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Abu Dhabi, UAESaturday 23 June 2018

Godolphin's Harry Angel shows his class to delight trainer Charlie Cox with Sprint Cup success at Haydock

Beat Tasleet in heavy conditions to follow up his earlier G1 success in the July Cup at Newmarket.

Harry Angel ridden by Adam Kirby wins the Sprint Cup Stakes at Haydock. Clint Hughes / PA Wire
Harry Angel ridden by Adam Kirby wins the Sprint Cup Stakes at Haydock. Clint Hughes / PA Wire

The British Champions Sprint at Ascot is the next target for Harry Angel after the Godolphin colt’s impressive victory in the Sprint Cup at Haydock in England on Saturday.

The Clive Cox-trained son of Dark Angel overcame concerns of the heavy underfoot conditions for the first time in his career to emerge victorious four lengths ahead of the Sheikh Hamdan bin Rashid-owned Tasleet.

Cox made the bold decision to run Harry Angel on testing ground following the persistent rain that had hit Haydock in the build-up to the race, but in the end, it turned out to be a good move as the horse underlined his versatility as a champion sprinter that can handle any conditions.

“It was a case of deja vu. We had the same decision to make with Lethal Force a few years ago and he hated the ground,” Cox said.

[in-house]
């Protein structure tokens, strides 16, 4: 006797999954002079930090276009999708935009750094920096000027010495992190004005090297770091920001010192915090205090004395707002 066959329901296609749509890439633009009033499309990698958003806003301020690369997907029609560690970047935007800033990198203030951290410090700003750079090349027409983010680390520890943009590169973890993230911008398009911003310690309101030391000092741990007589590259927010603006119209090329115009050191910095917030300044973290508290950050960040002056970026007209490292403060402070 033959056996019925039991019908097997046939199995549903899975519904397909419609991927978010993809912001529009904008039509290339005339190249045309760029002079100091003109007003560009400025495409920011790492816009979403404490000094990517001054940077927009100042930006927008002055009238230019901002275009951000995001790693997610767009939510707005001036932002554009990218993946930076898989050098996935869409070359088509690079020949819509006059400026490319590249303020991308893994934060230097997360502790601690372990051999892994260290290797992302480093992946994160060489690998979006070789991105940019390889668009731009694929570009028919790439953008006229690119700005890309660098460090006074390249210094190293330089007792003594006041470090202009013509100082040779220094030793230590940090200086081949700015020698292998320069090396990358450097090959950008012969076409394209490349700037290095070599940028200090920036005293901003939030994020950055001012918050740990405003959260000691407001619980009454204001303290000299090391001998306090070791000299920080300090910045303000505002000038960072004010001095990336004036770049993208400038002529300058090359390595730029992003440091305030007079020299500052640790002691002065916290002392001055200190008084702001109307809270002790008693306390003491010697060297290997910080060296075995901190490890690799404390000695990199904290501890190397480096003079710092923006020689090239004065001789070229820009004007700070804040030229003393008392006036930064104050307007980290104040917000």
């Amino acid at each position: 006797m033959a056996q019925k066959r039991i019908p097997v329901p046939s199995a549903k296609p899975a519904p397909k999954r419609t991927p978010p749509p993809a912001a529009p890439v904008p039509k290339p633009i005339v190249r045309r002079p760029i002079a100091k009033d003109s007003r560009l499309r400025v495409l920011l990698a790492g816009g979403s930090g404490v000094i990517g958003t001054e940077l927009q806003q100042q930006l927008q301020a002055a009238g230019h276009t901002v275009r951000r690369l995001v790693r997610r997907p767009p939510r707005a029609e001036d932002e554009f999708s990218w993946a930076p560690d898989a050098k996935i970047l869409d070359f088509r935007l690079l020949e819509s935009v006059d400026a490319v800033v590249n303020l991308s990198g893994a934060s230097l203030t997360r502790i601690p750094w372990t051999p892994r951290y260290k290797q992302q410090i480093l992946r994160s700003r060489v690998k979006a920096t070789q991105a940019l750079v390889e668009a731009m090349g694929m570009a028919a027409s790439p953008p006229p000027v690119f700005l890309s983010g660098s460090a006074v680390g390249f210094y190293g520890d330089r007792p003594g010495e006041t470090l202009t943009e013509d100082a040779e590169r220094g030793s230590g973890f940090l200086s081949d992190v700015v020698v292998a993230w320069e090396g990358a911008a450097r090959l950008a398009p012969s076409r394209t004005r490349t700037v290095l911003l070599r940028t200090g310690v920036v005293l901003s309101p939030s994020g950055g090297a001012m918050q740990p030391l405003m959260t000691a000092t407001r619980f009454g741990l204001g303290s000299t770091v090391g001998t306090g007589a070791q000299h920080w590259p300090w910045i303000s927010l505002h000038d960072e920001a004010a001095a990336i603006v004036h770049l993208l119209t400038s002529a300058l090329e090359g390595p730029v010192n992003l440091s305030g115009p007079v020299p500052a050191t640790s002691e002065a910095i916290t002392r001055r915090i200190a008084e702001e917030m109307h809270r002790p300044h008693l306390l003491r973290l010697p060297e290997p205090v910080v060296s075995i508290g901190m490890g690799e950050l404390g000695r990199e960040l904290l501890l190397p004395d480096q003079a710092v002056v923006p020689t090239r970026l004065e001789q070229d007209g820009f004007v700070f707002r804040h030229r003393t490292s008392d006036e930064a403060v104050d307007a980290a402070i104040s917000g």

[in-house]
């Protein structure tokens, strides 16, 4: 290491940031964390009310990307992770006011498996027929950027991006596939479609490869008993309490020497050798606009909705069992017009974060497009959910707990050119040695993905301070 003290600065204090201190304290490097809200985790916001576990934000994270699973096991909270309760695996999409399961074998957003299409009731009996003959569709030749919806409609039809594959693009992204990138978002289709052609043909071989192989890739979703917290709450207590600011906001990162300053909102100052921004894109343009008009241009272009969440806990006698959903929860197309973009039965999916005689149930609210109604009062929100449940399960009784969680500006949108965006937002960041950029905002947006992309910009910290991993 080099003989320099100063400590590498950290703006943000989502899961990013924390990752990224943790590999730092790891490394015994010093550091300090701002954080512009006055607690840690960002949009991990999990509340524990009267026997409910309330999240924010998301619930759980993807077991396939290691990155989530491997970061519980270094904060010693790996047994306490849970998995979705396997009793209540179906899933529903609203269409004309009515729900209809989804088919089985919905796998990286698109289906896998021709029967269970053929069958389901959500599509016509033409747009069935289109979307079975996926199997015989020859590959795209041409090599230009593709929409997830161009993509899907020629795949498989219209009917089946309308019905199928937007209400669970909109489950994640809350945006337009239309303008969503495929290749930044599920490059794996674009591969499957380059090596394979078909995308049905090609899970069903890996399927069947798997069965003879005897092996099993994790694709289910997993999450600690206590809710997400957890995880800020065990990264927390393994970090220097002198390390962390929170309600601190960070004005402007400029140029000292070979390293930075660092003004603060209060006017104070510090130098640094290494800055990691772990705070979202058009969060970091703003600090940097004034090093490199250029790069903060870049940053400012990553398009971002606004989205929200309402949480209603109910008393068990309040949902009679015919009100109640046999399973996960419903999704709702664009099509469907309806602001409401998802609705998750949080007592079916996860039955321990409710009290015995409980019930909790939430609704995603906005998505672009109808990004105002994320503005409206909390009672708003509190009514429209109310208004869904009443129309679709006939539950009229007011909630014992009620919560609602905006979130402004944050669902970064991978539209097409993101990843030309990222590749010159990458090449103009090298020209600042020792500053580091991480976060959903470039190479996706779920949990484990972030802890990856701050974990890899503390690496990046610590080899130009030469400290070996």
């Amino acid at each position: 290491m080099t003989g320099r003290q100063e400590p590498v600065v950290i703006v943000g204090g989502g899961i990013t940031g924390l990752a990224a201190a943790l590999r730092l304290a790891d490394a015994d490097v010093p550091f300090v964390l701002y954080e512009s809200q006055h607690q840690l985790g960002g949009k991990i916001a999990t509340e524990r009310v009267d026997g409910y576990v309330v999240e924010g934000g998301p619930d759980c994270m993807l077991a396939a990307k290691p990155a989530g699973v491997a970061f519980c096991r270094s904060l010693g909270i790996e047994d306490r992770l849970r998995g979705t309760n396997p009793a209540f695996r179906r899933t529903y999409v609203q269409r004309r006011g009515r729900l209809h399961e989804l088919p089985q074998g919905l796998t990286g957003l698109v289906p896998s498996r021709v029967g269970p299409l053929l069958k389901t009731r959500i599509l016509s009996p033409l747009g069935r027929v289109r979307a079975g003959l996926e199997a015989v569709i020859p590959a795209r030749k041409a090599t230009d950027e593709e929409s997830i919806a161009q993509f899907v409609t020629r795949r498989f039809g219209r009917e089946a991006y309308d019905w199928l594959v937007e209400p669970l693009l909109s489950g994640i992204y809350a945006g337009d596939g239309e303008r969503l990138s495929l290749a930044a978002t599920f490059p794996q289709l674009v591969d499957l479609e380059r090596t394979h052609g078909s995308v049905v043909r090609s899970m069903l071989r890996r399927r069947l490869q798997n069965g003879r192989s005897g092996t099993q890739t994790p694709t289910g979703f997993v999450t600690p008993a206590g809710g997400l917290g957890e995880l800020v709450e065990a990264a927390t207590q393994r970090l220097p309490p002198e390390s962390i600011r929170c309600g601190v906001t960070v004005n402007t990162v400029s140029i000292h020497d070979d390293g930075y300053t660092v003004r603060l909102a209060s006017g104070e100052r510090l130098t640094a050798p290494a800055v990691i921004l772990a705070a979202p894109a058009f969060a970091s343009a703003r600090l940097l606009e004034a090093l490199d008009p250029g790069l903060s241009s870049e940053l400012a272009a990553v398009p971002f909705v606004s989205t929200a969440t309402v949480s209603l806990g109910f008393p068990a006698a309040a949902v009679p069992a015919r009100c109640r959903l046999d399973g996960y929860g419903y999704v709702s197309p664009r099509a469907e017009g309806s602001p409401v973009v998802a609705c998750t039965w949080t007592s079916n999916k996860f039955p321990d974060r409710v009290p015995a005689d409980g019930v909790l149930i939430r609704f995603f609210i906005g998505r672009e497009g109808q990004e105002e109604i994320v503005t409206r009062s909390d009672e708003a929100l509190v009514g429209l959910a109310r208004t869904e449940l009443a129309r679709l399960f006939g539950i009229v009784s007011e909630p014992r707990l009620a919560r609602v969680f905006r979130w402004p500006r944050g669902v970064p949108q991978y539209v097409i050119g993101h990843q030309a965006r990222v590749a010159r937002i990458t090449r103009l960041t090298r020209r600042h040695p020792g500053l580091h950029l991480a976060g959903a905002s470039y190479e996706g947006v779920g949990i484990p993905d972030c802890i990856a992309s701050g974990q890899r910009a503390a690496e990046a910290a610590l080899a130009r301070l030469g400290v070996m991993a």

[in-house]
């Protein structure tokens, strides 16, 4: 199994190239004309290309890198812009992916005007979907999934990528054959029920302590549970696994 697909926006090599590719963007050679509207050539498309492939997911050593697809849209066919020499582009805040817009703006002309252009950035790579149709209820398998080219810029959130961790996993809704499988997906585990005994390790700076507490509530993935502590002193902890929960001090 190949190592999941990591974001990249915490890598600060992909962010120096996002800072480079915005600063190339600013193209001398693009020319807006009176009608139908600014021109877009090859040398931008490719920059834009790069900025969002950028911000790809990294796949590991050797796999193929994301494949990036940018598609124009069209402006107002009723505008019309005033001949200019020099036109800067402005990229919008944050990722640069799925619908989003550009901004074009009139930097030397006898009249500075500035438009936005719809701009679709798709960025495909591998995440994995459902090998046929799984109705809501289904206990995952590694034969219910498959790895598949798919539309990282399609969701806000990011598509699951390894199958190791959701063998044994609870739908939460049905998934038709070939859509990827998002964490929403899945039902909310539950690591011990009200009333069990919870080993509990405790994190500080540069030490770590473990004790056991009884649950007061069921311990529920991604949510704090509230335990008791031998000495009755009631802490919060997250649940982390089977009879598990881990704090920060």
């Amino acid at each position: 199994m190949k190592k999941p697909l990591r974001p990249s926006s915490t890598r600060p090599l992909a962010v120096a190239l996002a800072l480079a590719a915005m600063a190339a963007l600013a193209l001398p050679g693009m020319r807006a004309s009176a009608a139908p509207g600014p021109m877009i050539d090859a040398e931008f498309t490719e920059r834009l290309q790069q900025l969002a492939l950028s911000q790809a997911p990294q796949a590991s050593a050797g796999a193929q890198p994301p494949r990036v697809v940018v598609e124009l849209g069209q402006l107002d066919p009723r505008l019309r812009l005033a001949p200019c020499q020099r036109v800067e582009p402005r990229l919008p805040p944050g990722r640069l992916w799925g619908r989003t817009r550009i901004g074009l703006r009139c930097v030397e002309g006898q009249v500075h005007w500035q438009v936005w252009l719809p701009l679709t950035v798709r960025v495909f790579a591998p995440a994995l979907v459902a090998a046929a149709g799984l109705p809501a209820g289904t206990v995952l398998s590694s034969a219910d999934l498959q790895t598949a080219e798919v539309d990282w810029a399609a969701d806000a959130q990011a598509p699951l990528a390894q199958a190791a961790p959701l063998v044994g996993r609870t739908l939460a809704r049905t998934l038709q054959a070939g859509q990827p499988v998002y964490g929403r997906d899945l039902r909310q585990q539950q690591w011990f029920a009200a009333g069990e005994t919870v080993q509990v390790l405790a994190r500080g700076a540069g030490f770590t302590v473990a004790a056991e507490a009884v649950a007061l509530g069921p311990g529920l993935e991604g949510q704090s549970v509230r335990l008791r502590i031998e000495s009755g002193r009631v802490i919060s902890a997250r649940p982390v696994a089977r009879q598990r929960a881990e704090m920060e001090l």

Harry Angel’s victory, Cox said, highlighted just how much strength in depth the horse has, saying he had proved himself a “champion” horse.

“He’s so good on fast ground there had to be a chance he wouldn’t go on it, but he’s proved he goes on any ground now,” he said. “He’s so potent. He’s awesome.

“It’s difficult to change gear on ground like that and to win by four lengths against soft-ground horses was super.

“He’s a champion on fast ground and he’s proved a champion on easier ground now, I’m so pleased.”

Harry Angel was completing back to back Group One victories following his success in the July Cup at Newmarket two months ago.

Cox said the result had vindicated their decision to have him race in less than ideal conditions.

“I hope he stays in training next year,” Cox said. “It’s a huge relief after walking the course, as that ground is as bad as it gets.

“Thank goodness we made the right decision. He’s maturing all the time and now we know we can head to Ascot [on October 21] without worrying what the ground does.”

Adam Kirby, who has ridden Harry Angel in all seven of hisstarts, had his mount handily placed in front throughout almost all of the 1,200-metre trip.

The pair moved up a gear in the last 200m and came clear of the William Haggas-trained Tasleet with the British champion jockey Jim Crowley on top.

The Tin Man was a further length-and-a-half back in third ahead of Godolphin’s second runner Blue Point.

“I’m a believer in a proper champion can win on any ground, but he’s so fast I was a little bit concerned,” Kirby said of Harry Angel.

“It’s a great team effort and all credit to Clive. I knew he’d won as soon as he picked up.

“He’s a machine. He’s got speed to burn and that’s not how good he is.

“He’s there now mentally and he’ll keep on getting better.”